(4) With a highly polished, etched and optically flat emitting face of the crystal, the Kossel photons flowing along the emitting face AC undergo the well known total optical reflection of CuKα1 which is close to 100 percent efficient between 0° and the critical angle θc less than a quarter of a degree.
(7) The Bragg reflection of the driving frequency from crystal 20, the total optical X-ray reflection at the slant surface AC of crystal 11, and the highly concentrated photon flux due to the special slant cut, all cooperate to initiate the boosting of intensity along L1 L2 line 15.
Application of the intense directed monochromatic beam
(1) Using only one slant-cut monocrystal of copper, nickel, iron, etc. at the critical Bragg resonance angles as described herein, efficient X-ray laser diffraction tubes as shown at 28 in FIG. 4, can be commercially manufactured. From the exit beryllium window 29 only a sharp monochromatic, intense nondivergent, X-ray κα1 line 29a will be emitted without using, or need for, any collimator. The signal-to-noise ratio is very high; significant improvements in X-ray diffraction tubes become possible.
(2) Using the intense line source of monochromatic frequency of energy 26.36 KeV (SbKα1) from antimony doped in monocrystal of copper or tungsten and the critical slant cut angle to obtain SbKα1 as the output X-ray line, there is an improvement in X-ray mammography applications. The improvement is due to the efficiency of K-ionization of selenium, so one photon of SbKα1 has the probability of ionizing 2 atoms of selenium. This reduces the X-ray exposure dose to the patient.
(3) Scanning Electro-Mammogram. The X-ray line source is coupled to a detector, such that the radiation passing through the test object (breast) is received directly by the detector. No other secondary scattered radiation can enter the detector due to source-detector alignment improving signal to noise ratio. See FIG. 5, showing FIG. 1 source of high intensity X-ray passing through breast 30 and to a detector 31 counter.
When the angle θB in FIG. 1 between 12 and 13 is equal to 2° satisfying the Bragg reflection condition for the de Broglie wavelength λe =0.146 Å of the strong KL2 L3 Auger electrons of copper of energy 7035 eV, a directed electron beam of the same energy flows along 15 and emitted along 18 an extension of 15. Internal Bragg resonance of KL2 L3 Auger electron from excited copper crystal generate electron Kossel modes in monocrystals. The Auger electrons flow along 15 due to the Bragg-de Broglie slant cut angle θ that varies from one element to another for the monocrystal of that element. This is a new technique of generating a sharp line of a directed electron beam. This process is very efficient for low Z elements like silicon and others, since the cross section of Auger electron emission process increases as the atomic number of the element decreases. Such nondivergent monoenergetic electron beams will be applied for electron beam lithography technology in micro-electronics industry and in electron diffraction work.
|1||"Coherent Emission of Characteristic Lines on Passage of Charged Particles Through a Single Crystal", 1976, American Institute of Physics by S. A. Akhmanov and B. A., Grishanin.|
|2||"Stimulated x-ray Fluorescence from Excited Crystal" Proceedings of The International Society for Optical Engineering, vol. 743, 1-1987.|
|3||*||Coherent Emission of Characteristic Lines on Passage of Charged Particles Through a Single Crystal , 1976, American Institute of Physics by S. A. Akhmanov and B. A., Grishanin.|
|4||*||Coherent y Emission by Stimulated Annihilation of Electron Positron Pairs, by M. Bertolotti and C. Sibilia, Appl. Phys. 19, 127 130 (1979).|
|5||Coherent y-Emission by Stimulated Annihilation of Electron-Positron Pairs, by M. Bertolotti and C. Sibilia, Appl. Phys. 19, 127 130 (1979).|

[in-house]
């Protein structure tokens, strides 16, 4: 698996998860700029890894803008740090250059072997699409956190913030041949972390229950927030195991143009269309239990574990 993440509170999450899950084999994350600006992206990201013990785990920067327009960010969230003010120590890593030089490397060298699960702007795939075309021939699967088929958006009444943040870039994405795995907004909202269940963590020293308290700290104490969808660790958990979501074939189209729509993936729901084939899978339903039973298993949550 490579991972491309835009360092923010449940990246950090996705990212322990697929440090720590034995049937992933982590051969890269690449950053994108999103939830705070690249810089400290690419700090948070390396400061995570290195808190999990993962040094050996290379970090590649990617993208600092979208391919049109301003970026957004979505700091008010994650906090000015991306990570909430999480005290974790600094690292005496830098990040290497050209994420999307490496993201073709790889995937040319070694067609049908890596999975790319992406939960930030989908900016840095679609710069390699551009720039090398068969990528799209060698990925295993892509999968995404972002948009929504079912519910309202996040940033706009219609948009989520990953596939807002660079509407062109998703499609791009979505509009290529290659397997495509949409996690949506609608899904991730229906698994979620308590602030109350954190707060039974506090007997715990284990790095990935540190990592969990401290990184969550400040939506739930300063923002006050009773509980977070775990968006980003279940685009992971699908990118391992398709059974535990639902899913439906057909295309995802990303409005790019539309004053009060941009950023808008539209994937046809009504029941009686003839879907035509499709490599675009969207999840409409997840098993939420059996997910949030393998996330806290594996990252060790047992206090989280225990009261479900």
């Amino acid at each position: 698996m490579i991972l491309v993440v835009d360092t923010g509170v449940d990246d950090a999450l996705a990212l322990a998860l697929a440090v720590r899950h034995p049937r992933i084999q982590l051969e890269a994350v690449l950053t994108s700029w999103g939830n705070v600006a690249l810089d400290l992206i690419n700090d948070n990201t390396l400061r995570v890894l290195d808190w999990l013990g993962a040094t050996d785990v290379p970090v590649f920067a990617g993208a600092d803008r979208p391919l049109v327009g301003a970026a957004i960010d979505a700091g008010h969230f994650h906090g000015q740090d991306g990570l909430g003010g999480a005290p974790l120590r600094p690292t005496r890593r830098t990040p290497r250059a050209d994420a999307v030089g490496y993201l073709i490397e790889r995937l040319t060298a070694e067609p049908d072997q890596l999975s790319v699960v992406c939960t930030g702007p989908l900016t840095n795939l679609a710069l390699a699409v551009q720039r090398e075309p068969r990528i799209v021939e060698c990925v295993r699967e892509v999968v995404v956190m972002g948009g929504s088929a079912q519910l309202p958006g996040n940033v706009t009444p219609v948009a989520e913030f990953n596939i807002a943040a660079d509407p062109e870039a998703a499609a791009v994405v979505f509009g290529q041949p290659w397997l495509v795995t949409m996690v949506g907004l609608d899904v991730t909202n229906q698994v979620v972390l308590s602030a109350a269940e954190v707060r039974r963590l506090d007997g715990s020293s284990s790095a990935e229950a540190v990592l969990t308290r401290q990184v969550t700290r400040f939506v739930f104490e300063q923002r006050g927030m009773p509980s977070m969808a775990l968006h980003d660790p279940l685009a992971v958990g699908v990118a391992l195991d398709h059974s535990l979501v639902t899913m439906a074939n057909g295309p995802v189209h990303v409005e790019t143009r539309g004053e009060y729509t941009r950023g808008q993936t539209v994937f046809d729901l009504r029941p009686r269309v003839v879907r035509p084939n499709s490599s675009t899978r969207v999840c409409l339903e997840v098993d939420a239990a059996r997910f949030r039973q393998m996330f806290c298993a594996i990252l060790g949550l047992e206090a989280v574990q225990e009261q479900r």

|6||Kamalaksha Das Gupta; "Investigations In X-Radiation Stimulation"; Mar. 1982, pp. 1-25.|
|7||*||Kamalaksha Das Gupta; Investigations In X Radiation Stimulation ; Mar. 1982, pp. 1 25.|
|8||*||Mahendra Lal Sircar Lecture (part I) Delivered At The Indian Association For The Cultivation of Science On Jan. 3, 1984, by K. Das Gupta.|
|9||Mahendra Lal Sircar Lecture (part-I) Delivered At The Indian Association For The Cultivation of Science On Jan. 3, 1984, by K. Das Gupta.|
|10||*||Non Linear Increase in Bragg Peak and Narrowing of X Ray Lines by K. Das Gupta.|
|11||Non-Linear Increase in Bragg Peak and Narrowing of X-Ray Lines by K. Das Gupta.|
|12||*||Stimulated x ray Fluorescence from Excited Crystal Proceedings of The International Society for Optical Engineering, vol. 743, 1 1987.|
|13||*||Studies of the Non Linear Rise in Intensity of X Ray Lines by K. Das Gupta, A. A., Bahgat and P. J. Seibt.|
|14||Studies of the Non-Linear Rise in Intensity of X-Ray Lines by K. Das Gupta, A. A., Bahgat and P. J. Seibt.|
|Citing Patent||Filing date||Publication date||Applicant||Title|
|US5257303 *||Aug 3, 1992||Oct 26, 1993||Kamalaksha Das Gupta||Surface channeled X-ray tube|
|US5473661 *||Jun 12, 1993||Dec 5, 1995||Max-Planck-Gesellschaft Zur Forderung Der Wissenschaften E.V. Berlin||Apparatus for the production of short-wave electromagnetic radiation|
|US6639970 *||Oct 11, 2002||Oct 28, 2003||Ge Medical Systems Global Technology Co., Llc||Low angle high speed image tube|
|US7180981||Oct 7, 2004||Feb 20, 2007||Nanodynamics-88, Inc.||High quantum energy efficiency X-ray tube and targets|
|US7558373 *||Sep 15, 2004||Jul 7, 2009||The Doshisha||X-ray generator employing hemimorphic crystal and ozone generator employing it|
|US20050123097 *||Oct 7, 2004||Jun 9, 2005||Nanodynamics, Inc.||High quantum energy efficiency X-ray tube and targets|
|US20070165784 *||Sep 15, 2004||Jul 19, 2007||Yoshikazu Nakanishi||X-ray generator employing hemimorphic crystal and ozone generator employing it|
|WO1992022993A1 *||Jun 12, 1992||Dec 23, 1992||MAX-PLANCK-Gesellschaft zur Förderung der Wissenschaften e.V.||Device for generating short-wave electromagnetic radiation|
|U.S. Classification||378/119, 372/5|
|International Classification||H01S4/00, H05G2/00|
|Cooperative Classification||H01S4/00, H05G2/00|
|European Classification||H01S4/00, H05G2/00|
|Aug 17, 1993||REMI||Maintenance fee reminder mailed|
|Jan 16, 1994||LAPS||Lapse for failure to pay maintenance fees|
|Mar 29, 1994||FP||Expired due to failure to pay maintenance fee|
Effective date: 19930116